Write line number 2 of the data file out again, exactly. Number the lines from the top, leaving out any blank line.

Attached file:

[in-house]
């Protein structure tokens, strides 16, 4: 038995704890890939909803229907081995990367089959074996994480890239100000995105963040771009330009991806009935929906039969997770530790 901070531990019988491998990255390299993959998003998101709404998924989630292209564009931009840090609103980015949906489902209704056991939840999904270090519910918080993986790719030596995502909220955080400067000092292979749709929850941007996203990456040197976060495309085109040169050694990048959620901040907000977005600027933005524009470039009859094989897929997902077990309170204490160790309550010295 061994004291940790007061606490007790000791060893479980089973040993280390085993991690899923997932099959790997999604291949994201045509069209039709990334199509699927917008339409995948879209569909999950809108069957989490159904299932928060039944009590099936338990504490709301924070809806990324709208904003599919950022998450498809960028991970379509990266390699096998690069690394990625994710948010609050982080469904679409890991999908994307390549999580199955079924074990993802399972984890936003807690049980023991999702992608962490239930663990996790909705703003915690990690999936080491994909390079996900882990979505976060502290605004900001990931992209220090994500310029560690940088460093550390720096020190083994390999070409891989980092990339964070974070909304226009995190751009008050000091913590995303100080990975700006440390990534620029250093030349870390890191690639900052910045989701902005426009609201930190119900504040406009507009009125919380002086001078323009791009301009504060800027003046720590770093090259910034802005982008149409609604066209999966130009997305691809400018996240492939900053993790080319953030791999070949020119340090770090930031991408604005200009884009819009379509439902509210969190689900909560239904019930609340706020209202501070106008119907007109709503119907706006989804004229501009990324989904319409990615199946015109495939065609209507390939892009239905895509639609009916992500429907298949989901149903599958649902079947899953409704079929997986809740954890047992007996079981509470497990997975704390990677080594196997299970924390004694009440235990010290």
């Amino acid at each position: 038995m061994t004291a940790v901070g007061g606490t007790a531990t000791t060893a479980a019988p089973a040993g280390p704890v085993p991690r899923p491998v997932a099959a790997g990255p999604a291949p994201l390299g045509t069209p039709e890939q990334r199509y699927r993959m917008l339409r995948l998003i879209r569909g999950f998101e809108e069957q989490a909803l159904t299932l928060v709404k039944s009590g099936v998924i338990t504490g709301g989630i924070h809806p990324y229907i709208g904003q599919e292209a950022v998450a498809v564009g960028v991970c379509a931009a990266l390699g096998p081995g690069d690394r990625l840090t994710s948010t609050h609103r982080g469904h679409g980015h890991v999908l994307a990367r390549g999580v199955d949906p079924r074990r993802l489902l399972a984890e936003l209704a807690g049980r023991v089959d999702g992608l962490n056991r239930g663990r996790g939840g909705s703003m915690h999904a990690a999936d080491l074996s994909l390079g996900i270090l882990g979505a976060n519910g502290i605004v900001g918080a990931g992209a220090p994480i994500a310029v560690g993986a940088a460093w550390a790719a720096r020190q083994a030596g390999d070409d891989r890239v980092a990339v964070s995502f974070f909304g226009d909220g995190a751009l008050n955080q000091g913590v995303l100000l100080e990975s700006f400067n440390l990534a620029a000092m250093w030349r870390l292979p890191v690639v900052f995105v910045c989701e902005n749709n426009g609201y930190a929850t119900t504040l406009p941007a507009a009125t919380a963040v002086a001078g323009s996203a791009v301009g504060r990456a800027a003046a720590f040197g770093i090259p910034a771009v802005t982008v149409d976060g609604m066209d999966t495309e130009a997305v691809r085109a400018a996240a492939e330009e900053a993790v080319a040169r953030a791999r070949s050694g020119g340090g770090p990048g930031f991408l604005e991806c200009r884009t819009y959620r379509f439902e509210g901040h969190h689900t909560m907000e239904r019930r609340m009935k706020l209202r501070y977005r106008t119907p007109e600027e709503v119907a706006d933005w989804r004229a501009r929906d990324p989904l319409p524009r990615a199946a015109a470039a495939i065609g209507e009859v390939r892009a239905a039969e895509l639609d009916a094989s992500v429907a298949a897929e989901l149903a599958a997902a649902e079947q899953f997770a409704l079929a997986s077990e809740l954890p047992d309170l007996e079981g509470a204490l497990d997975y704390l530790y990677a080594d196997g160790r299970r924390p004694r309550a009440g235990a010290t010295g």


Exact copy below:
């Protein structure tokens, strides 16, 4: 038995704890890939909803229907081995990367089959074996994480890239100000995105963040771009330009991806009935929906039969997770530790 901070531990019988491998990255390299993959998003998101709404998924989630292209564009931009840090609103980015949906489902209704056991939840999904270090519910918080993986790719030596995502909220955080400067000092292979749709929850941007996203990456040197976060495309085109040169050694990048959620901040907000977005600027933005524009470039009859094989897929997902077990309170204490160790309550010295 061994004291940790007061606490007790000791060893479980089973040993280390085993991690899923997932099959790997999604291949994201045509069209039709990334199509699927917008339409995948879209569909999950809108069957989490159904299932928060039944009590099936338990504490709301924070809806990324709208904003599919950022998450498809960028991970379509990266390699096998690069690394990625994710948010609050982080469904679409890991999908994307390549999580199955079924074990993802399972984890936003807690049980023991999702992608962490239930663990996790909705703003915690990690999936080491994909390079996900882990979505976060502290605004900001990931992209220090994500310029560690940088460093550390720096020190083994390999070409891989980092990339964070974070909304226009995190751009008050000091913590995303100080990975700006440390990534620029250093030349870390890191690639900052910045989701902005426009609201930190119900504040406009507009009125919380002086001078323009791009301009504060800027003046720590770093090259910034802005982008149409609604066209999966130009997305691809400018996240492939900053993790080319953030791999070949020119340090770090930031991408604005200009884009819009379509439902509210969190689900909560239904019930609340706020209202501070106008119907007109709503119907706006989804004229501009990324989904319409990615199946015109495939065609209507390939892009239905895509639609009916992500429907298949989901149903599958649902079947899953409704079929997986809740954890047992007996079981509470497990997975704390990677080594196997299970924390004694009440235990010290």